And then, what is the justification for ‘lifting the veil’? I don’t think simply saying it is about ‘exploitation of rights’ takes the argument anywhere, because it is a conclusion and not an argument. When is it an exploitation of rights to rely on limited liability? Is it ‘any time there are tort creditors’? ‘Any time the company is deliberately under-capitalized and there are tort creditors’? Is it ‘fraud’? And if so, is it fraud in a narrow sense, or a broad sense (which may be no better than ‘exploitation of rights’?)

I think you need to be careful with some of your examples of ‘lifting the veil’. I think there is a distinction between saying that the members are responsible for the debts of an insolvent company (which is lifting the veil), and saying that the director is liable to the company for things he did wrong that cause loss to the company. s 213 IA 1986 is in the latter category (see p 54 Sealy and Worthington, which says the same thing).

I don’t see what s 399 CA 2006 has to do with lifting the veil (in the sense in which it is used in this article, rather than in a vague, metaphorical sense).


Thank you for saving me from writing this myself! The author should be proud of writing what is a fairly good academic essay on company law. It is, in my view, no more than that, though, and, unfortunately, has a number of flaws.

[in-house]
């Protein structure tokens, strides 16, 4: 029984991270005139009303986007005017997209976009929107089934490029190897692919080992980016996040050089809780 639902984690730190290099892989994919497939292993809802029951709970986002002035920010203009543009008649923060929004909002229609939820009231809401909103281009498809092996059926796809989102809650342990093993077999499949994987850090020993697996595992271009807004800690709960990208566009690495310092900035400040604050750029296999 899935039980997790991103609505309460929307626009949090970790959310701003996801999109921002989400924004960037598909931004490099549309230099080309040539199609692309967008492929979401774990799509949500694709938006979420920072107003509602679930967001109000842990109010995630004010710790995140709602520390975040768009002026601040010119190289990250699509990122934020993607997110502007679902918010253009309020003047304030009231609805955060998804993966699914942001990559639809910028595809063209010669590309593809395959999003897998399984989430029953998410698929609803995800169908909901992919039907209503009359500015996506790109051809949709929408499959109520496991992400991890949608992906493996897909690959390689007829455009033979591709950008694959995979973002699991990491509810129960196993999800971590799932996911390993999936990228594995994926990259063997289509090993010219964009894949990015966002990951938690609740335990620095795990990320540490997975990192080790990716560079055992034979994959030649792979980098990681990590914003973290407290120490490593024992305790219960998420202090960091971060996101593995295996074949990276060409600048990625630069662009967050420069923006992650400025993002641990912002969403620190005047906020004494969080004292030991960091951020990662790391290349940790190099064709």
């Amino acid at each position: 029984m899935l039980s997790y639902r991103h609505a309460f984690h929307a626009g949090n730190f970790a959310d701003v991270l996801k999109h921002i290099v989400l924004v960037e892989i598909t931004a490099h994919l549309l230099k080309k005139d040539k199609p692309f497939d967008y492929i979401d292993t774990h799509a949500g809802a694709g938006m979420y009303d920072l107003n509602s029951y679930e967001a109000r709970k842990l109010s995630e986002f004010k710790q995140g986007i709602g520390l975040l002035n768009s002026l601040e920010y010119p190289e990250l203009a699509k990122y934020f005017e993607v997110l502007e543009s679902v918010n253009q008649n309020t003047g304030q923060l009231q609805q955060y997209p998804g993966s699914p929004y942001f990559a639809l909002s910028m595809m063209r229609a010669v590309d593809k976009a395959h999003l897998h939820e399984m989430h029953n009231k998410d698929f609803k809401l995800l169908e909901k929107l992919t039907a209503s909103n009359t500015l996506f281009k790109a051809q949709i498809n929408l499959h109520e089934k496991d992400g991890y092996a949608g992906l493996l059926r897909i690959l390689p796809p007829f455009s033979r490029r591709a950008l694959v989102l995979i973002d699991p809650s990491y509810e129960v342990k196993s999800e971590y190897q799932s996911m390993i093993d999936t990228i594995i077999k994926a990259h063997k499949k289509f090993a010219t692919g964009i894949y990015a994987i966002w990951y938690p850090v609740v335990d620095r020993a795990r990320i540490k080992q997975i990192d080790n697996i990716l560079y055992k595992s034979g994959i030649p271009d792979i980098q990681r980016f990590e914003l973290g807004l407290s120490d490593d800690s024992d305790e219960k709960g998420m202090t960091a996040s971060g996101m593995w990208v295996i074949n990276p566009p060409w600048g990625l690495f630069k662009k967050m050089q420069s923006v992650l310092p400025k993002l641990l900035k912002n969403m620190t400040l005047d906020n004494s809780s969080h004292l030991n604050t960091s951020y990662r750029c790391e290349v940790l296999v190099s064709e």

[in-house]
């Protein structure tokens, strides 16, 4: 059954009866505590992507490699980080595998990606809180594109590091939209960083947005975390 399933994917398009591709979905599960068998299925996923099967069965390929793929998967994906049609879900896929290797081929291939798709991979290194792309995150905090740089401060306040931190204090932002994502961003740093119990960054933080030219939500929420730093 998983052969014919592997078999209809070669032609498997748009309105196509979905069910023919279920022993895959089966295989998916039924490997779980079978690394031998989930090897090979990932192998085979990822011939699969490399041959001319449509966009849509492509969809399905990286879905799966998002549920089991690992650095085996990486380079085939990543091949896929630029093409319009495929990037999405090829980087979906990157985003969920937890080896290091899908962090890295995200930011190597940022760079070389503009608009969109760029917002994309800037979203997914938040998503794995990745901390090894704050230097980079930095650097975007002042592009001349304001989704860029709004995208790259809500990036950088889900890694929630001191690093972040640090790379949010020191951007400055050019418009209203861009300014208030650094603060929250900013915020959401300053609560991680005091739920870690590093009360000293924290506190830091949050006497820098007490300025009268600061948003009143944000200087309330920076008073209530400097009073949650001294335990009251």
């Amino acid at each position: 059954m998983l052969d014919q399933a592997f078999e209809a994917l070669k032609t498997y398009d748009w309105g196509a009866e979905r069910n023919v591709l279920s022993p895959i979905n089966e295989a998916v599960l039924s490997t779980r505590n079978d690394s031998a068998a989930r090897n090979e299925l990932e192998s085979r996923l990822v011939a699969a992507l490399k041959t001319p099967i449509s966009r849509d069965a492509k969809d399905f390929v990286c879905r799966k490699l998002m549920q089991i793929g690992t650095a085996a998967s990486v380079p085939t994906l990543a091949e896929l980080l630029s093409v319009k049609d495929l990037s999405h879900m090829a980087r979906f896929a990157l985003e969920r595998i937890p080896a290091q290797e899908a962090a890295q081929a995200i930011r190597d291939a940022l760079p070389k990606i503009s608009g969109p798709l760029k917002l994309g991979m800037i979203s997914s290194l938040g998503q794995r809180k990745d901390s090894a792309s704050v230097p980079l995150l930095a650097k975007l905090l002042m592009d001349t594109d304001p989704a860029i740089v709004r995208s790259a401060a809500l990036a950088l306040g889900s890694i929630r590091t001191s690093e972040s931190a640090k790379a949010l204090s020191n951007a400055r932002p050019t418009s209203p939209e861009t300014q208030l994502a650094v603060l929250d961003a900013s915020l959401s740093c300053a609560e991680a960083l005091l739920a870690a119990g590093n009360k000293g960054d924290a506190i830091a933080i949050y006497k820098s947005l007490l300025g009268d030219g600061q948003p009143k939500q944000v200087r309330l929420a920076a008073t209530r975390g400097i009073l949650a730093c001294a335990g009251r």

The writer also cited Petrodel v Prest in the Court of Appeal, rather than the correct Prest v Petrodel in the Supreme Court.

The authority for separate legal personality is not Salomon v A Salomon & Co Ltd. The authority for Salomon’s company to have a separate legal personality was the Companies Act 1862, and the court’s decision merely recognised this.

Chandler v Cape plc did not “confirm that a parent company owes a duty of care to its subsidiary’s employees”. What is did was hold that in the very specific circumstances of the case, the test for having a duty of care was satisfied, in particular because both companies shared health and safety staff and Cape plc had actual knowledge of its subsidiary’s employees’ working conditions, and their risk of harm.

I suppose any article which begins by saying “a company is separate from its company’s members” is intended to have a wider readership than lawyers. It would be like starting an article for doctors with something like “a heart attack and cardiac arrest aren’t actually the same thing”.

Aleksandra Jarosz

Thank you for your comments. Constructive criticism is always welcome.

Teacher's Pet

You would hope that a 2nd year law student would know the difference between principal and principle.


And what is happening in the first paragraph?!


There is only one use of principal on this page, and that was in your comment. The spelling in the article is correct. Doh.

Teacher's Pet

Spelling in article has now been changed following my comment…


Hello. And Bye.